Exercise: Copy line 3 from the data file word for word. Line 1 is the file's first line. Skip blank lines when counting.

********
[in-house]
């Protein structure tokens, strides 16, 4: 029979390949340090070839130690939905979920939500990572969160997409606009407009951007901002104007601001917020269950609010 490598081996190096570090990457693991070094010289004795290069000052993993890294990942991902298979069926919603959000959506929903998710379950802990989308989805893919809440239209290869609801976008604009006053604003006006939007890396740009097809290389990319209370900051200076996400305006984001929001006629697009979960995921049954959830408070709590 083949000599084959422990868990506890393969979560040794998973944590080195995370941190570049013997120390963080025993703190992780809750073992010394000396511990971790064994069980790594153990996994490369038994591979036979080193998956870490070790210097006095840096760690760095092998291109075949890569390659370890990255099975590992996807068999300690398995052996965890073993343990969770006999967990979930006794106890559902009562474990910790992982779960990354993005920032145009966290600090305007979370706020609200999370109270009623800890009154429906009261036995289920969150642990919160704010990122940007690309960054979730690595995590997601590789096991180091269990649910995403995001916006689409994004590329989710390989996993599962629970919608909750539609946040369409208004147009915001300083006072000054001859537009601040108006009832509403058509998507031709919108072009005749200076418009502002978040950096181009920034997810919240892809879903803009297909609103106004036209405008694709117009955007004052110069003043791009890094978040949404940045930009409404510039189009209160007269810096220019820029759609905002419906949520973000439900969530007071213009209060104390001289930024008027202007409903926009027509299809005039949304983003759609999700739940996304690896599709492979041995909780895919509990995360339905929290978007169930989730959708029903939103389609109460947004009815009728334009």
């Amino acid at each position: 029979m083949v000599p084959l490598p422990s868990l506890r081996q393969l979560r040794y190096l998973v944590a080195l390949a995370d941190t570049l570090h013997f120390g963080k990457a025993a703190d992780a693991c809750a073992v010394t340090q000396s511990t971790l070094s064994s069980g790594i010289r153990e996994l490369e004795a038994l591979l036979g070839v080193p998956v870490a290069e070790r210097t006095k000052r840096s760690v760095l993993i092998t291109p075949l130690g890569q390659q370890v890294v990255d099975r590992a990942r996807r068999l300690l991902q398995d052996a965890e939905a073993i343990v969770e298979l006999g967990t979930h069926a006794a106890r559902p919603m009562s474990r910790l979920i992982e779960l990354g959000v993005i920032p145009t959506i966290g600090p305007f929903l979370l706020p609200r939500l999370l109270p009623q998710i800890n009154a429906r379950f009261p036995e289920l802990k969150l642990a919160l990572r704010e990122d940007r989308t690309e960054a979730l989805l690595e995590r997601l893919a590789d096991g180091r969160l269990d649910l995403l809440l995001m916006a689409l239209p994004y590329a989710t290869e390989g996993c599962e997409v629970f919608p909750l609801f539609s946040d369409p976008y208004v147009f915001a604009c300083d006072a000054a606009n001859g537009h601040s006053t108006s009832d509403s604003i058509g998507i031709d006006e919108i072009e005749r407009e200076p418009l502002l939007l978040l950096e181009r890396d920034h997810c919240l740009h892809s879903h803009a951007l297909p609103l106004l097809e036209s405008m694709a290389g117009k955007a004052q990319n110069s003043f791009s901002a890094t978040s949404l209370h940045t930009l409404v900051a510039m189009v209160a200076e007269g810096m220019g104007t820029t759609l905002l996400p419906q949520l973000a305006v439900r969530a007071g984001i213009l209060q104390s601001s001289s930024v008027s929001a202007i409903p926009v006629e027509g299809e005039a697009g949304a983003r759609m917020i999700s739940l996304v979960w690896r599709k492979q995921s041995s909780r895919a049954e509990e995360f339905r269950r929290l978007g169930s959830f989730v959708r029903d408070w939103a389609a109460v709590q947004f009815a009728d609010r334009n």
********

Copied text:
């Amino acid at each position: 029979m083949v000599p084959l490598p422990s868990l506890r081996q393969l979560r040794y190096l998973v944590a080195l390949a995370d941190t570049l570090h013997f120390g963080k990457a025993a703190d992780a693991c809750a073992v010394t340090q000396s511990t971790l070094s064994s069980g790594i010289r153990e996994l490369e004795a038994l591979l036979g070839v080193p998956v870490a290069e070790r210097t006095k000052r840096s760690v760095l993993i092998t291109p075949l130690g890569q390659q370890v890294v990255d099975r590992a990942r996807r068999l300690l991902q398995d052996a965890e939905a073993i343990v969770e298979l006999g967990t979930h069926a006794a106890r559902p919603m009562s474990r910790l979920i992982e779960l990354g959000v993005i920032p145009t959506i966290g600090p305007f929903l979370l706020p609200r939500l999370l109270p009623q998710i800890n009154a429906r379950f009261p036995e289920l802990k969150l642990a919160l990572r704010e990122d940007r989308t690309e960054a979730l989805l690595e995590r997601l893919a590789d096991g180091r969160l269990d649910l995403l809440l995001m916006a689409l239209p994004y590329a989710t290869e390989g996993c599962e997409v629970f919608p909750l609801f539609s946040d369409p976008y208004v147009f915001a604009c300083d006072a000054a606009n001859g537009h601040s006053t108006s009832d509403s604003i058509g998507i031709d006006e919108i072009e005749r407009e200076p418009l502002l939007l978040l950096e181009r890396d920034h997810c919240l740009h892809s879903h803009a951007l297909p609103l106004l097809e036209s405008m694709a290389g117009k955007a004052q990319n110069s003043f791009s901002a890094t978040s949404l209370h940045t930009l409404v900051a510039m189009v209160a200076e007269g810096m220019g104007t820029t759609l905002l996400p419906q949520l973000a305006v439900r969530a007071g984001i213009l209060q104390s601001s001289s930024v008027s929001a202007i409903p926009v006629e027509g299809e005039a697009g949304a983003r759609m917020i999700s739940l996304v979960w690896r599709k492979q995921s041995s909780r895919a049954e509990e995360f339905r269950r929290l978007g169930s959830f989730v959708r029903d408070w939103a389609a109460v709590q947004f009815a009728d609010r334009n």